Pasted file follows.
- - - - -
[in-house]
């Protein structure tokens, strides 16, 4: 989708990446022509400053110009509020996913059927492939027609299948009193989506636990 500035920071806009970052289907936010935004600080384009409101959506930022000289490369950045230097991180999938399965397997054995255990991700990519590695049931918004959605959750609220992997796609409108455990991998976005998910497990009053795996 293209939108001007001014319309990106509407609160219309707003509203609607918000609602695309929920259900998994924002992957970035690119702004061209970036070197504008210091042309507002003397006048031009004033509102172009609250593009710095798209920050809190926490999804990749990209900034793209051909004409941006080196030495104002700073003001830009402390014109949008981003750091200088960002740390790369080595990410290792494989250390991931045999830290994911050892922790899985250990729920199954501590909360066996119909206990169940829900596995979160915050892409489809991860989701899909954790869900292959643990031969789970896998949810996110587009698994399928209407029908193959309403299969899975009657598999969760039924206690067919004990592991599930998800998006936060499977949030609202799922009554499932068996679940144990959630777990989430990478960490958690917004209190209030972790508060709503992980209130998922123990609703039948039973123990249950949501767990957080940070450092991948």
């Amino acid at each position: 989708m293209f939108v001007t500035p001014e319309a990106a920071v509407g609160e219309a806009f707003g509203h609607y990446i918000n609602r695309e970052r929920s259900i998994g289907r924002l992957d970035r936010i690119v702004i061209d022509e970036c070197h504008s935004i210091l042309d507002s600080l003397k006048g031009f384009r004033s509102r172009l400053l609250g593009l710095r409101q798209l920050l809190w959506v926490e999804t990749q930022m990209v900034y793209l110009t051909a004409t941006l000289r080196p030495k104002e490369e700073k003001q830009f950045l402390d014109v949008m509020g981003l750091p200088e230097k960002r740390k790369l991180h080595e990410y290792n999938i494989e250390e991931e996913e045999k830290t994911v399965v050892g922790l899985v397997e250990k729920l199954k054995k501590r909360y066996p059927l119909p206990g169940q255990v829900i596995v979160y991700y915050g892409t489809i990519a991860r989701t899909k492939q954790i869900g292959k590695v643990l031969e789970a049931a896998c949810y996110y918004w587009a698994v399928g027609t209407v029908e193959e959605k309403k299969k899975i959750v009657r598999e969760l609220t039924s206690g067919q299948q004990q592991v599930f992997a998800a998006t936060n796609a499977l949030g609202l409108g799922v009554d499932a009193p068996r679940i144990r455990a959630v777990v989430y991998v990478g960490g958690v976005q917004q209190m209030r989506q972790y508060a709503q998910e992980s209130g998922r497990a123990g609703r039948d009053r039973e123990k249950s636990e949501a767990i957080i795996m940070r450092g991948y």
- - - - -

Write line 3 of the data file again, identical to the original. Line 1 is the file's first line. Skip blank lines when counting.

């Amino acid at each position: 989708m293209f939108v001007t500035p001014e319309a990106a920071v509407g609160e219309a806009f707003g509203h609607y990446i918000n609602r695309e970052r929920s259900i998994g289907r924002l992957d970035r936010i690119v702004i061209d022509e970036c070197h504008s935004i210091l042309d507002s600080l003397k006048g031009f384009r004033s509102r172009l400053l609250g593009l710095r409101q798209l920050l809190w959506v926490e999804t990749q930022m990209v900034y793209l110009t051909a004409t941006l000289r080196p030495k104002e490369e700073k003001q830009f950045l402390d014109v949008m509020g981003l750091p200088e230097k960002r740390k790369l991180h080595e990410y290792n999938i494989e250390e991931e996913e045999k830290t994911v399965v050892g922790l899985v397997e250990k729920l199954k054995k501590r909360y066996p059927l119909p206990g169940q255990v829900i596995v979160y991700y915050g892409t489809i990519a991860r989701t899909k492939q954790i869900g292959k590695v643990l031969e789970a049931a896998c949810y996110y918004w587009a698994v399928g027609t209407v029908e193959e959605k309403k299969k899975i959750v009657r598999e969760l609220t039924s206690g067919q299948q004990q592991v599930f992997a998800a998006t936060n796609a499977l949030g609202l409108g799922v009554d499932a009193p068996r679940i144990r455990a959630v777990v989430y991998v990478g960490g958690v976005q917004q209190m209030r989506q972790y508060a709503q998910e992980s209130g998922r497990a123990g609703r039948d009053r039973e123990k249950s636990e949501a767990i957080i795996m940070r450092g991948y």